} else if (lookahead == '/') {
            match('/'); factor(); output.push_back("div\n");
        } else break;

If we trace the execution of evaluating (19*3), we start with the call to
expr() which immediately calls term(), which immediately calls factor(). For the expression (19*3), factor() finds the first terminal token: ‘(‘, which it matches. Factor() then calls expr(), which again calls term(), which again calls calls factor() and matches on the 19. This recursive call unwinds, and we find ourselves back in term() which matches to the ‘*’ token, and so calls factor(), which immediately matches the number 13. The recursion stack unwinds and we find our selves back in factor() right after the call to expr(), and thus match the closing parentheses. The match function is very straight forward:

 void smToyCompiler::match(char t) {
    if (lookahead == t)
        lookahead = getchar();
    else error();

Let’s try evaluating something a little more complex, and see if our compiler will generate the proper instructions for something like (19*3) – 17 + (6*2)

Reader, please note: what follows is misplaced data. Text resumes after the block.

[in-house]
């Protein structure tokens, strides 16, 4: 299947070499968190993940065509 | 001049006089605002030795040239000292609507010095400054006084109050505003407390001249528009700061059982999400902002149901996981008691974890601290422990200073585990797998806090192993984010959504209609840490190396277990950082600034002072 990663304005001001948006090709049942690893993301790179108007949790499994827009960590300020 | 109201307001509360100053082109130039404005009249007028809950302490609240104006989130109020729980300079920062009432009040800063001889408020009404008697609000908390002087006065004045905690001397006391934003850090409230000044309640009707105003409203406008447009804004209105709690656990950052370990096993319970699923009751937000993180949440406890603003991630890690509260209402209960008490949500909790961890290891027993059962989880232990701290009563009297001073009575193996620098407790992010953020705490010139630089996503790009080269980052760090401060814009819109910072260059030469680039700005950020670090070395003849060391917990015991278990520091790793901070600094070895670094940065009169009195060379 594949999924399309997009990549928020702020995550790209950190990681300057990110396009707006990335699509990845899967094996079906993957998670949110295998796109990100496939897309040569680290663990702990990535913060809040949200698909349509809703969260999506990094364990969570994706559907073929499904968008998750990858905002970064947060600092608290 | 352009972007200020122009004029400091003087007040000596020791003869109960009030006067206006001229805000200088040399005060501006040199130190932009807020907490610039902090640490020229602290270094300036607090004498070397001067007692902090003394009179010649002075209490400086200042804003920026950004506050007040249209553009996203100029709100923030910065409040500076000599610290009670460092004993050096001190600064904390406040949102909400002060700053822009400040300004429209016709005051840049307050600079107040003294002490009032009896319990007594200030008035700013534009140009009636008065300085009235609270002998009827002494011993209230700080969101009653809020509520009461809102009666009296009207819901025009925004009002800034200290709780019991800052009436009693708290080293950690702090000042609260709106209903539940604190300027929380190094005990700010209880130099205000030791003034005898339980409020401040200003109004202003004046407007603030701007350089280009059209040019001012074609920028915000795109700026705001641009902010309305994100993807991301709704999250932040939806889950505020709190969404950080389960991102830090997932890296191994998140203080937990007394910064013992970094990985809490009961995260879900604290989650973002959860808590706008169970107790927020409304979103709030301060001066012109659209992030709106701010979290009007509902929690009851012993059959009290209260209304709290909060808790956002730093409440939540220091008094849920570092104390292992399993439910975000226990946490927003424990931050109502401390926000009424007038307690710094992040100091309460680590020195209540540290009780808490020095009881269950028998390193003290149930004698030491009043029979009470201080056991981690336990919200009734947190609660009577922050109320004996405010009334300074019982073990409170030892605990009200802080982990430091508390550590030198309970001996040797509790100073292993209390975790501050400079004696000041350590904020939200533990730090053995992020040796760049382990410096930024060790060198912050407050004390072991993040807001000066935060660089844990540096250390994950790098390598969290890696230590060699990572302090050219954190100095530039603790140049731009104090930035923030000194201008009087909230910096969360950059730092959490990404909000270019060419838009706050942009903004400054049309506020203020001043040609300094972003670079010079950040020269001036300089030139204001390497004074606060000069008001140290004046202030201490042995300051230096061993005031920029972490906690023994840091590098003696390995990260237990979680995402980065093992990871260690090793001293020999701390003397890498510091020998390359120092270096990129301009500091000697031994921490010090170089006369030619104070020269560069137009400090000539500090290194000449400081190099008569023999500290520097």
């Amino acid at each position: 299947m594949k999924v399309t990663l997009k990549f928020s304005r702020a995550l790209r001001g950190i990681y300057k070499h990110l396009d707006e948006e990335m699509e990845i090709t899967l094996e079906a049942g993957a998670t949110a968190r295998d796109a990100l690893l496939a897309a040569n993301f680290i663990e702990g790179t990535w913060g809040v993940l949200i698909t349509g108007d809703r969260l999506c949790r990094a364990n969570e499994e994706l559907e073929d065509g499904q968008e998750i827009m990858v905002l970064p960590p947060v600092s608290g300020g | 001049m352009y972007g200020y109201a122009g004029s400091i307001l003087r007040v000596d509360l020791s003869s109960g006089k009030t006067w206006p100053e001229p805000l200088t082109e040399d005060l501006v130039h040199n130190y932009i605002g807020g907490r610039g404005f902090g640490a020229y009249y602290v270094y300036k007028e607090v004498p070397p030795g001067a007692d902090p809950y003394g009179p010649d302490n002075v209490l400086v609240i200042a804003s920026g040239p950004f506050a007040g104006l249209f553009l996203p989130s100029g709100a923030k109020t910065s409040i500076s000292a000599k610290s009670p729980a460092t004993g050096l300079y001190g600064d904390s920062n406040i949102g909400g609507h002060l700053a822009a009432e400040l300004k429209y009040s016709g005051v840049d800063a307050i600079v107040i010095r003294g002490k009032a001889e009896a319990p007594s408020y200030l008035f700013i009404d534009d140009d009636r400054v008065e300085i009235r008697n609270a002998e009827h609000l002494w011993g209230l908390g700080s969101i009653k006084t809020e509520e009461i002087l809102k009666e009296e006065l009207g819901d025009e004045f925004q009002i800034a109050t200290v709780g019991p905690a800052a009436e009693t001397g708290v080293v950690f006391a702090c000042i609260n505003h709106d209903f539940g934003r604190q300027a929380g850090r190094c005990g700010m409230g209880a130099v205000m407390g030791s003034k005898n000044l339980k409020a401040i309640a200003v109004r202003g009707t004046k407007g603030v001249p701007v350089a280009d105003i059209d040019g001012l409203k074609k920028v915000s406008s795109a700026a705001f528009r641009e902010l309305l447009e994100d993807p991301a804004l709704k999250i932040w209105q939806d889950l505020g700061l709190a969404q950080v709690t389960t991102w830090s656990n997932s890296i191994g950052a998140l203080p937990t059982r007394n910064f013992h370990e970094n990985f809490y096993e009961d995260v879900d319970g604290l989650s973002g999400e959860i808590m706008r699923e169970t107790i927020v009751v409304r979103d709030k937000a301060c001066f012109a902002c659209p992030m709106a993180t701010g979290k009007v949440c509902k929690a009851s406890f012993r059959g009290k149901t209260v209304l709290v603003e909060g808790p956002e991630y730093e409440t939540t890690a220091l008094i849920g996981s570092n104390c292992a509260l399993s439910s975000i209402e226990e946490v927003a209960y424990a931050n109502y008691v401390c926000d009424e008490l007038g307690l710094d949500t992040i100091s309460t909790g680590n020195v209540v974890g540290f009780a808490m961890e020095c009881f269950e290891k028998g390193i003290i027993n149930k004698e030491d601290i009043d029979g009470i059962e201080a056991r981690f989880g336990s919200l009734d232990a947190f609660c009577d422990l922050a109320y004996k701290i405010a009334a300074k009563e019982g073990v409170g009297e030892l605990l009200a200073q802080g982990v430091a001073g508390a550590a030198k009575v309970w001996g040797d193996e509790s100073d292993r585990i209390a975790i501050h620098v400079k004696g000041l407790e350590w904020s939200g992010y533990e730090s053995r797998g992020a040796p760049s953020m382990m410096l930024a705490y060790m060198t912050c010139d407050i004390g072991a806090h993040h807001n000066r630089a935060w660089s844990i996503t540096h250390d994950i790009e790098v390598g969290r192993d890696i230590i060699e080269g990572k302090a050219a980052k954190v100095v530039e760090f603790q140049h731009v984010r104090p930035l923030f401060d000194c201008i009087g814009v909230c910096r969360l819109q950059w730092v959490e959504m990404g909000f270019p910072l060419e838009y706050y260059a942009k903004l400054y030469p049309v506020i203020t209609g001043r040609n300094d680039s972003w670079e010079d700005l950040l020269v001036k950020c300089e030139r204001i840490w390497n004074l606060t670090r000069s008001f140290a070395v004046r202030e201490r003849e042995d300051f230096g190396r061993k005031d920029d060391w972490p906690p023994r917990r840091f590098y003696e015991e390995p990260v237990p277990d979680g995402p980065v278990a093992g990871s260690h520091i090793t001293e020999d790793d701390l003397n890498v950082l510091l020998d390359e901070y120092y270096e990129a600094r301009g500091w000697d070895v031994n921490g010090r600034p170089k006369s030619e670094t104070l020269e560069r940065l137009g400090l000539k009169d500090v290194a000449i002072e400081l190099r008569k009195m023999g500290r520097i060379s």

int main() {
    string expression = "(19*3)-17+(6*2)";
    smToyCompiler compiler;
    StackMachine sm(false, false);
    vector<string> program = compiler.compile(expression);
    cout<<"Evaluting: "<<expression<<"\nAnswer: ";
    return 0;

max@MaxGorenLaptop:/mnt/c/Users/mgoren/smProject$ ./smInfix
Evaluting: (19*3)-17+(62)
Answer: [TOS] 52

Allright! Now we truly are getting some place. Now we need to expand our grammar to include high level constructs like conditional statements, loops, and variable assignments.

Stay tuned for the next installment where we will go on to create a compiler for a subset of the Pascal programming language to run on our stack machine. As always, until then happy hacking!

Further Reading

Compilers, Principles, Techniques, And Tools by Alfred V. Aho, Ravi Sethi, and Jeffrey D. Ullman.

Algorithms in C++ (2nd. ed), pp. 217 – 317 by Robert Sedgewick


All code examples above are available on my github: http://www.github.com/maxgoren/StackMachine